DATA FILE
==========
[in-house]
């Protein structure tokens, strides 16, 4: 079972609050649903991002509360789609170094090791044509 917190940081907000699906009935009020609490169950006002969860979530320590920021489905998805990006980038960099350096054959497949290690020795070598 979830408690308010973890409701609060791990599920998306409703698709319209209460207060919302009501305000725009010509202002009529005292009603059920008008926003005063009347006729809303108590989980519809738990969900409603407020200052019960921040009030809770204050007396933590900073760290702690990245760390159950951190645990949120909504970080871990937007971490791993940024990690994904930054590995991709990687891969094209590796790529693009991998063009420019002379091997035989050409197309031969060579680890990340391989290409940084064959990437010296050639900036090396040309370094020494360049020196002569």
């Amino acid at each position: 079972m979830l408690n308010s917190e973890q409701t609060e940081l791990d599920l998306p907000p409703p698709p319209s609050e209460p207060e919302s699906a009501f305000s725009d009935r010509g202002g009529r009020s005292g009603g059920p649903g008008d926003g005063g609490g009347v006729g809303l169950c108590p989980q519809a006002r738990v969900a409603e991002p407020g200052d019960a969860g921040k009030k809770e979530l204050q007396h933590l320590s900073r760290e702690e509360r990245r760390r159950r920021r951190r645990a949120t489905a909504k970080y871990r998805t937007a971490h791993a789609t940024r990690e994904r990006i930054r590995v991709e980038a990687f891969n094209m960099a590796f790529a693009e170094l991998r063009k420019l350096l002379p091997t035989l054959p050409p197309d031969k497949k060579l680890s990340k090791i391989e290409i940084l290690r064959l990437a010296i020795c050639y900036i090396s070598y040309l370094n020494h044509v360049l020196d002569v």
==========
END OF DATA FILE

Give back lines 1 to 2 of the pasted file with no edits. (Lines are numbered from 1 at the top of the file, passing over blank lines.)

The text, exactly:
[in-house]
């Protein structure tokens, strides 16, 4: 079972609050649903991002509360789609170094090791044509 917190940081907000699906009935009020609490169950006002969860979530320590920021489905998805990006980038960099350096054959497949290690020795070598 979830408690308010973890409701609060791990599920998306409703698709319209209460207060919302009501305000725009010509202002009529005292009603059920008008926003005063009347006729809303108590989980519809738990969900409603407020200052019960921040009030809770204050007396933590900073760290702690990245760390159950951190645990949120909504970080871990937007971490791993940024990690994904930054590995991709990687891969094209590796790529693009991998063009420019002379091997035989050409197309031969060579680890990340391989290409940084064959990437010296050639900036090396040309370094020494360049020196002569």